A law against crime is a public declaration that certain acts ought not to be performed; and that he who performs them shall be visited with certain specified penalties. This, we maintain, is exactly the essence of the king's grant of landed property, because the law declares that if any persons use the land without permission of the grantee, they shall be punished.
     Now the essential part of this political arrangement is this:—"All persons in the nation are forbidden, under pains and penalties, to use a certain portion of land, with the exception of the grantee, or by his permission." This, then, is essentially a law against action—a law declaring that to use a certain portion of land is a crime for the vast majority of the population.
     Now, if we turn to the effects of this arrangement, we find that this grantee is in no respect bound to make the land produce. He may utterly neglect it; nay, he may, as has actually been done recently in the Highlands of Scotland (and as the king did himself ages ago at the New Forest)—may drive off the population, drive off the sheep (the food of the man), and convert the district into a game desert for his own amusement—he having plenty of wealth, derived perhaps from other lands, wherewith to support these costly pleasures—at the expense of the nation.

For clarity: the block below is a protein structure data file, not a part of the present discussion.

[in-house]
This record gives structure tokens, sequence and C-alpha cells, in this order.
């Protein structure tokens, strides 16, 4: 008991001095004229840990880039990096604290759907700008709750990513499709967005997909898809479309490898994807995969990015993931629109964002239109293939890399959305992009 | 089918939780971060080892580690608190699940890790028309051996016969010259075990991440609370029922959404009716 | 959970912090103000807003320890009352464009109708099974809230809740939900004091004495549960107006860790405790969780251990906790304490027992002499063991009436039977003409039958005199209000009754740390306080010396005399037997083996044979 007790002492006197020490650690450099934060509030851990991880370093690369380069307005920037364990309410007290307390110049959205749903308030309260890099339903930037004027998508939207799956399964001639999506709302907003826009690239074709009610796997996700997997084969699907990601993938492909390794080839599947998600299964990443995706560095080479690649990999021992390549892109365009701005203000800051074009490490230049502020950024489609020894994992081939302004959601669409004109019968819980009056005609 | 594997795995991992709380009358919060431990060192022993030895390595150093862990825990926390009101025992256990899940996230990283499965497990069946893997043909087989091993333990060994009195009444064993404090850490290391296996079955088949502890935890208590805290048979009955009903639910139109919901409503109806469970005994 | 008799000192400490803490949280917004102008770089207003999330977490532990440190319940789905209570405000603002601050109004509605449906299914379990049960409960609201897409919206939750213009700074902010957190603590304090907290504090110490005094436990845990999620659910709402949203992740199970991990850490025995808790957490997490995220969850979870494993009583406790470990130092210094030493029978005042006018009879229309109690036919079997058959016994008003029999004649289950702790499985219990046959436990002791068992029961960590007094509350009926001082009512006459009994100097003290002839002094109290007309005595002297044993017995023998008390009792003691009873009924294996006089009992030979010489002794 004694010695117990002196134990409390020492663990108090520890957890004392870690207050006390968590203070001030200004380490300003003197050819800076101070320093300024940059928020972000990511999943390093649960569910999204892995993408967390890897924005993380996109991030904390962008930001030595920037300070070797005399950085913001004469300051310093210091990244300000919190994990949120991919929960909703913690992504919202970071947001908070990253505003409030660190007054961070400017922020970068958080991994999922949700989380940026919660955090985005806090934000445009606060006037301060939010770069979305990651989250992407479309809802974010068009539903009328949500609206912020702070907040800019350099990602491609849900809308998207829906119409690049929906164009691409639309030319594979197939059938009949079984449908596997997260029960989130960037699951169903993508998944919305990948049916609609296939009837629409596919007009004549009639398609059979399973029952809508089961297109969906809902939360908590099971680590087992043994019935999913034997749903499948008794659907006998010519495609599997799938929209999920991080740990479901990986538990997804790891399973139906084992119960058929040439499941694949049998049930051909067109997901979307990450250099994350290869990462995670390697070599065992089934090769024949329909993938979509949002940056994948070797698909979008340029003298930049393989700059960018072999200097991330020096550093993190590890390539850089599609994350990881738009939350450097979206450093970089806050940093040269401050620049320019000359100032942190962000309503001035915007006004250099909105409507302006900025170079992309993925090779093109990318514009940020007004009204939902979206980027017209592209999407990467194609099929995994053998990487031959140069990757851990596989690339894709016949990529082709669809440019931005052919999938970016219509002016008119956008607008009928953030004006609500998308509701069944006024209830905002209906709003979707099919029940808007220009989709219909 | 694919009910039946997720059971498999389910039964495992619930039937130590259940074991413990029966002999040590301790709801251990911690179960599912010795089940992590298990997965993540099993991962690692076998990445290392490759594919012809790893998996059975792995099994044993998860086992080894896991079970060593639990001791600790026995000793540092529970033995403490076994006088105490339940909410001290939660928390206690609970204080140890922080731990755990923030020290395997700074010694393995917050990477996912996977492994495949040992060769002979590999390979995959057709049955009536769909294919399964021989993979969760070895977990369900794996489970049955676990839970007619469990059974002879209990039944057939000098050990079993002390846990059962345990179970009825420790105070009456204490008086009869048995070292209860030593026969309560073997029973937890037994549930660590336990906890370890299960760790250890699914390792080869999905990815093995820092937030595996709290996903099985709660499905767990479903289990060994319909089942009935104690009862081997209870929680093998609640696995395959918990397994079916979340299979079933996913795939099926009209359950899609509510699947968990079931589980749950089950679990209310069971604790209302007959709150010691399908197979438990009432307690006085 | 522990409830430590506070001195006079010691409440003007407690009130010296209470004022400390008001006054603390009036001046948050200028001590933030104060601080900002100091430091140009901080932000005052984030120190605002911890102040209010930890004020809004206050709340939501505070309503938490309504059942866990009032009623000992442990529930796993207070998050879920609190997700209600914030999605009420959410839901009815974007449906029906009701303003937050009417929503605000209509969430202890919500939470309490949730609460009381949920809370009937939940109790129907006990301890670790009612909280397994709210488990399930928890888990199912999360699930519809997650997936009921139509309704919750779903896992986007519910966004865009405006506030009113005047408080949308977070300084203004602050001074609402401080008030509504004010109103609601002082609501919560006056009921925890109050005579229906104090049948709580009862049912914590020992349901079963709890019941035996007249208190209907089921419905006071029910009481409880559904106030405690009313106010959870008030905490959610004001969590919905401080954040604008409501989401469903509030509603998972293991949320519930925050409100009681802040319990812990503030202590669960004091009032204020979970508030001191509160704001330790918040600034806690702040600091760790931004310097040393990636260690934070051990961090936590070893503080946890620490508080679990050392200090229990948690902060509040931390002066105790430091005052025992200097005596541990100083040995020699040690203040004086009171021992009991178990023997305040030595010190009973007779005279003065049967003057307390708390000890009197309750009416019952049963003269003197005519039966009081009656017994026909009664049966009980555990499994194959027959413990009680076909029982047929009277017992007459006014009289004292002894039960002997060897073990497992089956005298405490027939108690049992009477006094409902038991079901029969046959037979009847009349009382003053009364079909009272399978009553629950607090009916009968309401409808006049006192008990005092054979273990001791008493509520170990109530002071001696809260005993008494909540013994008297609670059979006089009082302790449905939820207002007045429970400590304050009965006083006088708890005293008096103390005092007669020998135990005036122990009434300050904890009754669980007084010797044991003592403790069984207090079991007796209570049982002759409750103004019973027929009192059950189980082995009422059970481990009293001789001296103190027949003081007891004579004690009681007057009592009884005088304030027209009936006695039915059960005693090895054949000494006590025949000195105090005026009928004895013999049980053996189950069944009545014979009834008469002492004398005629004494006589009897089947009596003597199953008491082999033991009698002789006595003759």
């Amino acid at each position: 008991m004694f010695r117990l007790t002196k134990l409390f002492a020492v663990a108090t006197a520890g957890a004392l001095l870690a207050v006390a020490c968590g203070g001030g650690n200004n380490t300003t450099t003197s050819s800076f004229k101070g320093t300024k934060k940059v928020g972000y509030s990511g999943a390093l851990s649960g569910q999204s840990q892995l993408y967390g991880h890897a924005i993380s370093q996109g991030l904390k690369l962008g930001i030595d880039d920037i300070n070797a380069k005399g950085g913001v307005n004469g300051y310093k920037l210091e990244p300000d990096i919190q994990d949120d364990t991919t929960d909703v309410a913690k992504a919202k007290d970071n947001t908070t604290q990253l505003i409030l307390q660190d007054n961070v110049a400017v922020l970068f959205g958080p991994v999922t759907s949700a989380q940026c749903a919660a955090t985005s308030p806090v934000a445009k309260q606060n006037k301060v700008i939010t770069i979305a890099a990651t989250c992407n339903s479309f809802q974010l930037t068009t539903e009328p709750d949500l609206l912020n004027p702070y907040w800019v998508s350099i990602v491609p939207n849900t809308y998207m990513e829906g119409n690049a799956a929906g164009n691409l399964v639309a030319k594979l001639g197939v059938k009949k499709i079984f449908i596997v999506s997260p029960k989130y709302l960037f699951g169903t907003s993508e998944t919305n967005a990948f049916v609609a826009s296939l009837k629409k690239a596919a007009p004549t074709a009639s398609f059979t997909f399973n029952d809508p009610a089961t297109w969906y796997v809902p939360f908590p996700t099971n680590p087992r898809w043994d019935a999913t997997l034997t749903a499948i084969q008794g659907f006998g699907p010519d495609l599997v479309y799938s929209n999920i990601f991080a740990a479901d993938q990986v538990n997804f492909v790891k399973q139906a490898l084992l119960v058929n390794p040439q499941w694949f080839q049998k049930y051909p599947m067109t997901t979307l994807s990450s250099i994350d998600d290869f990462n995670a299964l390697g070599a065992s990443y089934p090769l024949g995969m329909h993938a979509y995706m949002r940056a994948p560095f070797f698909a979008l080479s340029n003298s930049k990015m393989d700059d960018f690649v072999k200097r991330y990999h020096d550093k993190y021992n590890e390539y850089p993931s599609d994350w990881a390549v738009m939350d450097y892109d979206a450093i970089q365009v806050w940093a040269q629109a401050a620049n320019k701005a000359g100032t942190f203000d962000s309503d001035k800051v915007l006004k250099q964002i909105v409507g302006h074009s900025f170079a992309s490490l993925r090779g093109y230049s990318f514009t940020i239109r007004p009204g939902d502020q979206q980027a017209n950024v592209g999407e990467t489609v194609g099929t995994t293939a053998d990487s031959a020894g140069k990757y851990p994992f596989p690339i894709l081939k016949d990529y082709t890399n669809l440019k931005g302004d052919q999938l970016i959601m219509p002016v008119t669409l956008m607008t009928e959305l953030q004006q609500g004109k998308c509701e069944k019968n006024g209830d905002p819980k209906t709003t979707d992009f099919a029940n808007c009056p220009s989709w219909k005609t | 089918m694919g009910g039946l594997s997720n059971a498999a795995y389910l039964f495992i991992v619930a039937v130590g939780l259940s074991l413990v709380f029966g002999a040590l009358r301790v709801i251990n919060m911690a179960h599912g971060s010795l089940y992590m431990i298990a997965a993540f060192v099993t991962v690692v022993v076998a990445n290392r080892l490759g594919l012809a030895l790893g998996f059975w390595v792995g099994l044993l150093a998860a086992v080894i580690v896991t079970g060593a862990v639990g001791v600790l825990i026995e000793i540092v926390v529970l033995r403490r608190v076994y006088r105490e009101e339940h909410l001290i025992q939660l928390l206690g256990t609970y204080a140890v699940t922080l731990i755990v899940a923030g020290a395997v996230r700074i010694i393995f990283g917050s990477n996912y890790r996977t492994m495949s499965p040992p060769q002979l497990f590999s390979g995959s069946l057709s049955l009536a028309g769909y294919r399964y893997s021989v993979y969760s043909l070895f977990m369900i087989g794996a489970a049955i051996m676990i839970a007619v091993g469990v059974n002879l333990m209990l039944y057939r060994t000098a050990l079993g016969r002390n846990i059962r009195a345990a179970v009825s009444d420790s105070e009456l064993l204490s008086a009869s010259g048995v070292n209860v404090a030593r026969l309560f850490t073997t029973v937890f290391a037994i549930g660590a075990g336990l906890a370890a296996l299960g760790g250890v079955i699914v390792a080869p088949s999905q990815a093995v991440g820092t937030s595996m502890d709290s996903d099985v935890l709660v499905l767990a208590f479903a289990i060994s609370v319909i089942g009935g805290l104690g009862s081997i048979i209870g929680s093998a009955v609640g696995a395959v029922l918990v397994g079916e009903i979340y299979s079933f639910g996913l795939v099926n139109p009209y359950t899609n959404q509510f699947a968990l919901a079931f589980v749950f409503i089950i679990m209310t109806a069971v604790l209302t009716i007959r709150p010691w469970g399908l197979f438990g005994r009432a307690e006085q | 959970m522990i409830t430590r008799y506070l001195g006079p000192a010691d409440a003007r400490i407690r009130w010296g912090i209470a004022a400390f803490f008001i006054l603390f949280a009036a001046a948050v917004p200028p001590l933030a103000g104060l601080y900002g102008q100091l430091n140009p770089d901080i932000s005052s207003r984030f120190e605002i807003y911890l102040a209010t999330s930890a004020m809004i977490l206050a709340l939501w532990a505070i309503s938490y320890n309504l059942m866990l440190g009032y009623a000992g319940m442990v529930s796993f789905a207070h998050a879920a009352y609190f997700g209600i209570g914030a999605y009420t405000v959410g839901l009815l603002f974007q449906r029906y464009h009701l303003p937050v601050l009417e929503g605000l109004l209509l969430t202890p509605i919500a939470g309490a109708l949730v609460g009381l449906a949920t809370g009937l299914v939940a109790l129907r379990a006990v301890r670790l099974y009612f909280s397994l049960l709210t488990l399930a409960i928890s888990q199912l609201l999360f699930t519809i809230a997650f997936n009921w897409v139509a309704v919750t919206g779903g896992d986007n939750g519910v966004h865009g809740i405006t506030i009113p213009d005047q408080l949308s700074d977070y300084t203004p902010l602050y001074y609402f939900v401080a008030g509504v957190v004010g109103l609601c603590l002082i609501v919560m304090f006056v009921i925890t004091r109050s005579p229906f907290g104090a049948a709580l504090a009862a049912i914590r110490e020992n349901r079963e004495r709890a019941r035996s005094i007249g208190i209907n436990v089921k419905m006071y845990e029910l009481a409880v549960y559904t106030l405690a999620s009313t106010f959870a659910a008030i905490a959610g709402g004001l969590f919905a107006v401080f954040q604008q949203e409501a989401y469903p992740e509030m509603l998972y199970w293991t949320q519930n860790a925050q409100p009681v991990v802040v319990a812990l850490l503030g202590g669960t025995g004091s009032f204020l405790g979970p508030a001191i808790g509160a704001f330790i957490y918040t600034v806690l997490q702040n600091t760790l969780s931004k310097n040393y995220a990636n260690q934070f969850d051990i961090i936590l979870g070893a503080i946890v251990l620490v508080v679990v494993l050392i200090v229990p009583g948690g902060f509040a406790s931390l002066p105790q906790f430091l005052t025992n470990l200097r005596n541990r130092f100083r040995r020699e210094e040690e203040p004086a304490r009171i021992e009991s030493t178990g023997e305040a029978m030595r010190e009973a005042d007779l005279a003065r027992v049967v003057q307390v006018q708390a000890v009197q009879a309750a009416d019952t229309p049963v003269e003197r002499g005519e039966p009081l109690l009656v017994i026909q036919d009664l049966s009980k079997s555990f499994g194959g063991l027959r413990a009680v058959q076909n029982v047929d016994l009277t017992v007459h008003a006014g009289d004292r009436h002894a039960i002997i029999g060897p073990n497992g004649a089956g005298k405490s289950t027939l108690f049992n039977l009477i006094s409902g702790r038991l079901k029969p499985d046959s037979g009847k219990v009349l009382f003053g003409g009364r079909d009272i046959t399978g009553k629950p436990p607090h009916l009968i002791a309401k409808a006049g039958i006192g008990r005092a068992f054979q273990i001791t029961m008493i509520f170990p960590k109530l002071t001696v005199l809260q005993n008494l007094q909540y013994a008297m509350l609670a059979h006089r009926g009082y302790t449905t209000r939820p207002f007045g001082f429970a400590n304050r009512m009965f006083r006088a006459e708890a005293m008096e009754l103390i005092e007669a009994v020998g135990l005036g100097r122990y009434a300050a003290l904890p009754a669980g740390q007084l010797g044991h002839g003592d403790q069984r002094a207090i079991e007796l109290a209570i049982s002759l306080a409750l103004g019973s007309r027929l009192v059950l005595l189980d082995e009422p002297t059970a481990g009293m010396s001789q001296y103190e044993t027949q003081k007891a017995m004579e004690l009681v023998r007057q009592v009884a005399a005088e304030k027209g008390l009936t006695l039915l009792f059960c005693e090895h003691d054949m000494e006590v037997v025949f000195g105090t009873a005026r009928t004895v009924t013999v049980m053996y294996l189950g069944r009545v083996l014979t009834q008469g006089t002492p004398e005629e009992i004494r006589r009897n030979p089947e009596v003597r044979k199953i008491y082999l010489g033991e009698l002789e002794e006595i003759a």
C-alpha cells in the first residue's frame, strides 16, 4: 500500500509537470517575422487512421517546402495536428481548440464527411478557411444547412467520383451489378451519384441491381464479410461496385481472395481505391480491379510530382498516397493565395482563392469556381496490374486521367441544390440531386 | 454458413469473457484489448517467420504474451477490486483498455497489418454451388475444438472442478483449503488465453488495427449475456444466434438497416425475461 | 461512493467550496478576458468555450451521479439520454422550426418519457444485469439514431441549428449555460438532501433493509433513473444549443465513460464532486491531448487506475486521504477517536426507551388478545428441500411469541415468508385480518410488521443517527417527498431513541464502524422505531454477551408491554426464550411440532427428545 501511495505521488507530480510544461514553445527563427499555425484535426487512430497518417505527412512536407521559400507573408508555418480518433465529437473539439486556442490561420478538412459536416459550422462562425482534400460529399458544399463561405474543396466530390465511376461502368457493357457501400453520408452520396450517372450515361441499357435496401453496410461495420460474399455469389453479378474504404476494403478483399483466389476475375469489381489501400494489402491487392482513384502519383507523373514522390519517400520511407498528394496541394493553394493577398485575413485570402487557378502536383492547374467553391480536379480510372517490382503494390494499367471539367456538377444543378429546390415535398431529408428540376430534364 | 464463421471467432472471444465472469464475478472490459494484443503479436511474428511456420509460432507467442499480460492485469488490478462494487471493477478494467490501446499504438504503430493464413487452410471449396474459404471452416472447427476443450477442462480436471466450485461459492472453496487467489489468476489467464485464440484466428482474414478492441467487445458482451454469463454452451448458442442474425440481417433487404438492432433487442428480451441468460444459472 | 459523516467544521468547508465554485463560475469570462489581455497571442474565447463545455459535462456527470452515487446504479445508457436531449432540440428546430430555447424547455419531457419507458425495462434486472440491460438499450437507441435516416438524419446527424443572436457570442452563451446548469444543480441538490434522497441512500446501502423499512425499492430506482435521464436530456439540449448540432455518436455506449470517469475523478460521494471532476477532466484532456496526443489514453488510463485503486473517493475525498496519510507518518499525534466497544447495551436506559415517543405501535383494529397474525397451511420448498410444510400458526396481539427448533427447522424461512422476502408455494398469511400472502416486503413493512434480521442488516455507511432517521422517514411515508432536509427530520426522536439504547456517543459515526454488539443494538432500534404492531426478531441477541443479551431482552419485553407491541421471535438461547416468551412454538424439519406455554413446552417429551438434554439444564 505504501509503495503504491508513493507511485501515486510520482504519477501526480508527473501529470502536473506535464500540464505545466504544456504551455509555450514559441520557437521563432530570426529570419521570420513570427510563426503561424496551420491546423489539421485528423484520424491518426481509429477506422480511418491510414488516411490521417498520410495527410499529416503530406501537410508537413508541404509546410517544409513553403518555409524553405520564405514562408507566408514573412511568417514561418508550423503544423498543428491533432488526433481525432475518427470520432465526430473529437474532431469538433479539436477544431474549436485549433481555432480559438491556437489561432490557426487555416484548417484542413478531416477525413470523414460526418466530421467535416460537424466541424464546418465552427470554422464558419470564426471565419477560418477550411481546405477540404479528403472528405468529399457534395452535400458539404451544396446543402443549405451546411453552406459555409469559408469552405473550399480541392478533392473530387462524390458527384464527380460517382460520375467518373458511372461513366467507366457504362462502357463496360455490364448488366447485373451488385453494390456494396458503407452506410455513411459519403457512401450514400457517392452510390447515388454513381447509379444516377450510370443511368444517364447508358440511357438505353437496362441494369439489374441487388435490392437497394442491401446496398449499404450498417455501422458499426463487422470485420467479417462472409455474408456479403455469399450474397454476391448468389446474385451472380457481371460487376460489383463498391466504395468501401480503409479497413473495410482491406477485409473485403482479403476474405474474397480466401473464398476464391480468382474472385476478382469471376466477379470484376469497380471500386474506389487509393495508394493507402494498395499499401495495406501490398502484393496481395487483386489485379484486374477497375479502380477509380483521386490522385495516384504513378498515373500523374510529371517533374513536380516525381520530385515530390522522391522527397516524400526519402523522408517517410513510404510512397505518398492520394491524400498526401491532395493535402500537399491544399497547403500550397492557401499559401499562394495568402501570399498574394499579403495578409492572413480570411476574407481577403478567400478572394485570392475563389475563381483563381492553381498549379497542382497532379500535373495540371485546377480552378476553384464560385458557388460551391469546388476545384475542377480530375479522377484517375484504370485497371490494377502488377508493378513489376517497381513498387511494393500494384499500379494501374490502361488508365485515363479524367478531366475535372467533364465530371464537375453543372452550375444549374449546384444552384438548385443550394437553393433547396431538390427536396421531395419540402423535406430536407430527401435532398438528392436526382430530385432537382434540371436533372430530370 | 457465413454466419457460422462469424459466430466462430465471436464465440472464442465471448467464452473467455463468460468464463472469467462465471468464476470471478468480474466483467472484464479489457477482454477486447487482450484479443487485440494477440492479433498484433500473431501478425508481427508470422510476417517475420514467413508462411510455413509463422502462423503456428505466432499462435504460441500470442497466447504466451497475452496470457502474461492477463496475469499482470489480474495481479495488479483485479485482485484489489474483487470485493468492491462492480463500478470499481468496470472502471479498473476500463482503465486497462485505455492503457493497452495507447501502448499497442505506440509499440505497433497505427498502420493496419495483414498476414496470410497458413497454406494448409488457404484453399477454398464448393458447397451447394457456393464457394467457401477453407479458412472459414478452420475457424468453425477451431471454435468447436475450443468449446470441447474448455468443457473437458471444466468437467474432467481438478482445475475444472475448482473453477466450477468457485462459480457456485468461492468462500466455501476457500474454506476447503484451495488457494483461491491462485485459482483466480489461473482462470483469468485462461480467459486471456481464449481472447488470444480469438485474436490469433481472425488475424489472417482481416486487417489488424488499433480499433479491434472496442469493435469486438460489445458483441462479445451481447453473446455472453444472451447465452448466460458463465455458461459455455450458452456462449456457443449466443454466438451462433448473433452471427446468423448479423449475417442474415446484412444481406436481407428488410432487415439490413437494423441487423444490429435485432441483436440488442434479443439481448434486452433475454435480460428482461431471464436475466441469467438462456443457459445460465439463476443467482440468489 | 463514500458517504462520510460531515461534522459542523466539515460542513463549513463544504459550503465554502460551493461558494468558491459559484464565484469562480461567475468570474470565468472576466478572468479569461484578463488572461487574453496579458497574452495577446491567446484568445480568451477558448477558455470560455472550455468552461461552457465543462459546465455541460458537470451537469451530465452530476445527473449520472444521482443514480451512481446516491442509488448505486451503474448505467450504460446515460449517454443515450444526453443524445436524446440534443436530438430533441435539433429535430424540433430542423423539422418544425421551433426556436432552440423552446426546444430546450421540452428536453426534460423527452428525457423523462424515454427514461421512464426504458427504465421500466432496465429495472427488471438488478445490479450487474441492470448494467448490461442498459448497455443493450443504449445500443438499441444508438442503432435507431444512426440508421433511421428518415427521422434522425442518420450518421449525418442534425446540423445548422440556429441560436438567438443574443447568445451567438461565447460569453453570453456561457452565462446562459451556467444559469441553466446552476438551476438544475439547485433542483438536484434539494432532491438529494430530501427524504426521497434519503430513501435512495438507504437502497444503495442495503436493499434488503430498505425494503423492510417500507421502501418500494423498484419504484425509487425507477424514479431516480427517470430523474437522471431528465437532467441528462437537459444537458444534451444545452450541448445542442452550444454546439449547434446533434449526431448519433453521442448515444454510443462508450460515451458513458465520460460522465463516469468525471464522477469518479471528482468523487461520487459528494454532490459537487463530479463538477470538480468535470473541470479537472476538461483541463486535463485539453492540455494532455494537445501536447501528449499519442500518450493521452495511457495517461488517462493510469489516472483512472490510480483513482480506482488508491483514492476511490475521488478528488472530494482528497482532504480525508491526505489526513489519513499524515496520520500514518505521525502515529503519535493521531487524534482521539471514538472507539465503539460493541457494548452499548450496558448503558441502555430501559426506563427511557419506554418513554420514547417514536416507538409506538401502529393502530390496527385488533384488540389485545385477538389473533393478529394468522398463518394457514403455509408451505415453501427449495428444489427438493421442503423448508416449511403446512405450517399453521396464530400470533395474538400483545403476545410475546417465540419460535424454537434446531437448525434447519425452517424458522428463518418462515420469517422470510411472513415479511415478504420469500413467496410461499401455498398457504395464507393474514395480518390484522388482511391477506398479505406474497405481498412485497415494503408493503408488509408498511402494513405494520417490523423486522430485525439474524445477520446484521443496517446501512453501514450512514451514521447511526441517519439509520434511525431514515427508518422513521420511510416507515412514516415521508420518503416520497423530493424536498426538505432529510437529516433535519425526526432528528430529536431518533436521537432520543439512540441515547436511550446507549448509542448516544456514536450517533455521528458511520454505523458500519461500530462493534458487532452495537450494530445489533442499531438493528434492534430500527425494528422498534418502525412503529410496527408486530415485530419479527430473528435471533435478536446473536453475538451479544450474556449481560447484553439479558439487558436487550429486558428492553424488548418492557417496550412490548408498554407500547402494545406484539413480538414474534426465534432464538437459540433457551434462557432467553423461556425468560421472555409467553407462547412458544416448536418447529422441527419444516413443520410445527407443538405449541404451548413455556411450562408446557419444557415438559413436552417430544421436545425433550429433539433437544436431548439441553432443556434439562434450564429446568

Such, on the side of the grantee, is the limit of liberty. Let us now ask, What the limit is on the part of the nation? No matter what may be the state of the land—even if it is lying waste, and producing nothing for man's support, as is actually the case in many parts of the kingdom—no man in Britain may put into it a spade or a potato, to save his family from starvation, without incurring the penalties of the law. He would be a criminal (the law would call him so), and he would be treated as such.